While Leaving Cert students this year faced a summer of uncertainty and angst as to whether they would be allocated their desired third-level place, students living in Direct Provision have faced a particularly difficult situation.
As of the start of the summer, college was a prospect that seemed out of reach for many. Asylum seekers are not eligible for the free fees initiative, unless they are EU citizens, or SUSI support, and are effectively treated the same as international students.
One year of tuition for non-EU students in Trinity costs around €18,860, while a year in UCD can cost upwards of €23,800. These sums do not include the cost of living in Dublin.
The situation has led to instances like that of Anna Kern, who in 2015 secured 575 points in her Leaving Cert, having come to Limerick from Ukraine two years earlier, seeking asylum with her mother. After the case attracted significant media attention, she was ultimately granted a scholarship by the Royal College of Surgeons to study her chosen course of physiotherapy.
In 2015, the Government responded to requests for reform to the system by introducing a program that provided third-level support to students who had been in the Irish education system for a minimum of five years. This precluded most asylum-seekers, and uptake of the program was minimal.
Four years later in 2019, the Government reduced the requirement to three years. It was found that only 6 asylum seekers had successfully been granted support in the previous three years of the program. This year, on August 10, Minister for Higher Education Simon Harris announced that it would no longer be necessary for asylum seekers to have completed the Leaving Cert or to have spent three years in an Irish school. Harris said that “on paper we had a support scheme in place, but actually in truth very few people could access that scheme”. This change in policy is intended to make entering college a less financially daunting prospect for asylum seekers.
Akmal Salameh, a student in University College Dublin (UCD), arrived in Ireland from Syria in 2016 when he was 21, and was excited to learn of the vibrant tech scene here. Speaking to Trinity News, Salameh said that he had previously trained to be a software engineer but had not finished his training.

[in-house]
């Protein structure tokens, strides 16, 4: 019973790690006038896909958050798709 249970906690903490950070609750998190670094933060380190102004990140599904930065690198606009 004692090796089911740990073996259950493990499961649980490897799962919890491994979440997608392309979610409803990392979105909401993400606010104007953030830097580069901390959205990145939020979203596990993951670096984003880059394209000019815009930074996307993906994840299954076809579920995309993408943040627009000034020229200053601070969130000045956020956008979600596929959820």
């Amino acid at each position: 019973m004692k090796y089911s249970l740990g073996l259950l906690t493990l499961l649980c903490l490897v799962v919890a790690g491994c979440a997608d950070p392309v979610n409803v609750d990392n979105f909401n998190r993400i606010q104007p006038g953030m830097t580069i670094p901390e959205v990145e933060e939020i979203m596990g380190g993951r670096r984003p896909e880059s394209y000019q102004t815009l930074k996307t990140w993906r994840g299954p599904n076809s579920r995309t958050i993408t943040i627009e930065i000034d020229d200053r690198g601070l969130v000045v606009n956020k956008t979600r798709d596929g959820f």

When he initially realised that a further qualification would be required to gain employment as a software engineer in Dublin, he thought the dream he had worked towards for years had crumbled. With little money, he could not afford the further study required.
“I felt those prospects that were once in front of me were slipping away, and I just couldn’t see how I could improve my future without education”
Living in Direct Provision weighed on Salameh’s mental health, and he became isolated and severely depressed. Having come from a middle-class background in Damascus, he said that it was “always expected that I would go to university, my father was a doctor and education was extremely important to him”.
“I felt those prospects that were once in front of me were slipping away, and I just couldn’t see how I could improve my future without education”.
Salameh was in Dublin at a function for Syrian refugees when he overheard an offhand remark mentioning a scholarship for asylum seekers and refugees in UCD. Gripped by interest and excitement, he contacted UCD that evening, and ultimately was accepted into a Computer Science program.
“It’s nice to be someone who isn’t necessarily pitied, I hated having that identity as a refugee. Now my life is more than that, I am a university student.”
Since he started in UCD, Salameh said he has rediscovered a sense of excitement and ambition about his future that he thought he had lost forever. He now has a number of Irish friends, and has taken a newfound interest in the culture and history of his adoptive country.
Salameh said that UCD were helpful in helping him settle in, and that staff continued to check in on him personally throughout the year. “It’s nice to be someone who isn’t necessarily pitied, I hated having that identity as a refugee,” he said. “Now my life is more than that, I am a university student. I know my father would be proud of me for pursuing this path.”